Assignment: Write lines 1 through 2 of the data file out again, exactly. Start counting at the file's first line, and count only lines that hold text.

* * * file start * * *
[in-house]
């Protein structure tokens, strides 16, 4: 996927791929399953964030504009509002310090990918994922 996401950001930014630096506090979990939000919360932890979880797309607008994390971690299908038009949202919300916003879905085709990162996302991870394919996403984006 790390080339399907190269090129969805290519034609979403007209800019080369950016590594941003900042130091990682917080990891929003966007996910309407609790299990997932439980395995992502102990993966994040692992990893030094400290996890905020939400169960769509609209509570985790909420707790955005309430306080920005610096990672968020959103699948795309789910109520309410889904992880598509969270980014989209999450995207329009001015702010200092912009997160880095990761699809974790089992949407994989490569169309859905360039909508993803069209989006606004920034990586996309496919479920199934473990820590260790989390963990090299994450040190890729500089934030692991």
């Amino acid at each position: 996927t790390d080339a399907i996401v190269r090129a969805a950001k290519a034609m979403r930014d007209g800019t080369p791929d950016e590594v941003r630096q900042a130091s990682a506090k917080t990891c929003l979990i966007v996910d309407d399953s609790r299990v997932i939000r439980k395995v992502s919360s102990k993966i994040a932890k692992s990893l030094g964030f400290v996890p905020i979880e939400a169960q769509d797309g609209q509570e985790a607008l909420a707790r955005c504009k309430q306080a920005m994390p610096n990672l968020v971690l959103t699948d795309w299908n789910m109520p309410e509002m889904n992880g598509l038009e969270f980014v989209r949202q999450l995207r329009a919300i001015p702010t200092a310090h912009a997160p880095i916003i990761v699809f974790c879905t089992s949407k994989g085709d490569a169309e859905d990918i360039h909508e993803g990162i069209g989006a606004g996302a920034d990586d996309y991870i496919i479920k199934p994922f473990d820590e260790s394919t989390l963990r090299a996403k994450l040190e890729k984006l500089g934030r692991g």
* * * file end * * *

[in-house]
């Protein structure tokens, strides 16, 4: 996927791929399953964030504009509002310090990918994922 996401950001930014630096506090979990939000919360932890979880797309607008994390971690299908038009949202919300916003879905085709990162996302991870394919996403984006 790390080339399907190269090129969805290519034609979403007209800019080369950016590594941003900042130091990682917080990891929003966007996910309407609790299990997932439980395995992502102990993966994040692992990893030094400290996890905020939400169960769509609209509570985790909420707790955005309430306080920005610096990672968020959103699948795309789910109520309410889904992880598509969270980014989209999450995207329009001015702010200092912009997160880095990761699809974790089992949407994989490569169309859905360039909508993803069209989006606004920034990586996309496919479920199934473990820590260790989390963990090299994450040190890729500089934030692991």